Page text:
EagleTribune.com, North Andover, MA

New Hampshire

April 21, 2014

Three states develop $1.7M traffic management system

New Hampshire, Maine, Vermont share resources, funding for project

CONCORD — New Hampshire, Maine and Vermont are cooperating on a more than $1.7 million project to create a northern New England traffic network of traveler information.

Public safety and highway crews also will use the system as they mount responses to traffic accidents and changing weather.

“It will be very cool,” said Denise Markow, who oversees the state’s Transportation Management Center. “We’re very excited.”

The governor and the Executive Council recently authorized contract talks with the other states, with final consideration of a regional compact expected as soon as next month.

The system likely will come online sometime in the next 18 months.

“January 2016 at the outer end,” Markow said.

This could just be the start.

The data hub would let Massachusetts, Connecticut and Rhode Island join later, if they want.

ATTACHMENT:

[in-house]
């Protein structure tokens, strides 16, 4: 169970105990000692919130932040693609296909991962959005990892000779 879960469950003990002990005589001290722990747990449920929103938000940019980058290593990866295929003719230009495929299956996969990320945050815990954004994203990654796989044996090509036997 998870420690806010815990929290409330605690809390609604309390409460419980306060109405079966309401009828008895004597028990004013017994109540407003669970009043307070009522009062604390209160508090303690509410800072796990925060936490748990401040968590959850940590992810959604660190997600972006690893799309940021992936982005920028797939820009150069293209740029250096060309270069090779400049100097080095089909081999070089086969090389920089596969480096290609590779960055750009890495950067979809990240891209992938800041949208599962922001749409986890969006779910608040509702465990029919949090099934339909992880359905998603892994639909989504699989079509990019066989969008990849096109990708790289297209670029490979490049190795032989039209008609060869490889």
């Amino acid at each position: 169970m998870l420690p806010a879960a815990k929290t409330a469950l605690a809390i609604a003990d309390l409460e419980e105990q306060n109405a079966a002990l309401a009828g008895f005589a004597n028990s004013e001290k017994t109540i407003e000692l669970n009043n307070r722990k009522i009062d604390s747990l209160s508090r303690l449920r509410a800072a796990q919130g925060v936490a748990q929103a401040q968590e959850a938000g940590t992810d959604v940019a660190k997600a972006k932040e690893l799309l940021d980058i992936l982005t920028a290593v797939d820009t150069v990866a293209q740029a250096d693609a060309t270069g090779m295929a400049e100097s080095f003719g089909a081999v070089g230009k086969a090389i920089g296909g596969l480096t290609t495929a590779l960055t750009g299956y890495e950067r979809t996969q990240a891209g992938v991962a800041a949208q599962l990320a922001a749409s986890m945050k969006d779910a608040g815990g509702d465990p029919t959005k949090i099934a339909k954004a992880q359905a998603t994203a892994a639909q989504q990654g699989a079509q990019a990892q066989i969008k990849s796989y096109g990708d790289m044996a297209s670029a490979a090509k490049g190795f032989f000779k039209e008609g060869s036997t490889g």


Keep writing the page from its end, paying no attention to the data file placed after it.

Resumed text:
“Our long-term vision is to create a regional, New England system,” she said.

Third party vendors, such as websites and television stations, could access the information to develop mobile applications for commuter use, Markow said.

State transportation officials agreed pooling resources made sense.

New Hampshire’s cost is about $530,000. The state will use federal funds. It will be a web- and Cloud-based system.

“A one-stop web service,” Markow said.

People throughout northern New England will find information about accidents, construction, traffic and changing weather crossing borders.

Traffic and safety management pros, meanwhile, will put information into the system that will go to travelers via both the web and electronic roadside message boards, but also let the managers react to situations on the highway.

“This helps with incident response,” Markow said. “We can go in and provide response planning.”

New Hampshire ruled out incorporating a motorist call-in component because of the potential for sending a mixed message to drivers.

“We’re very concerned about distracted driving,” Markow said.

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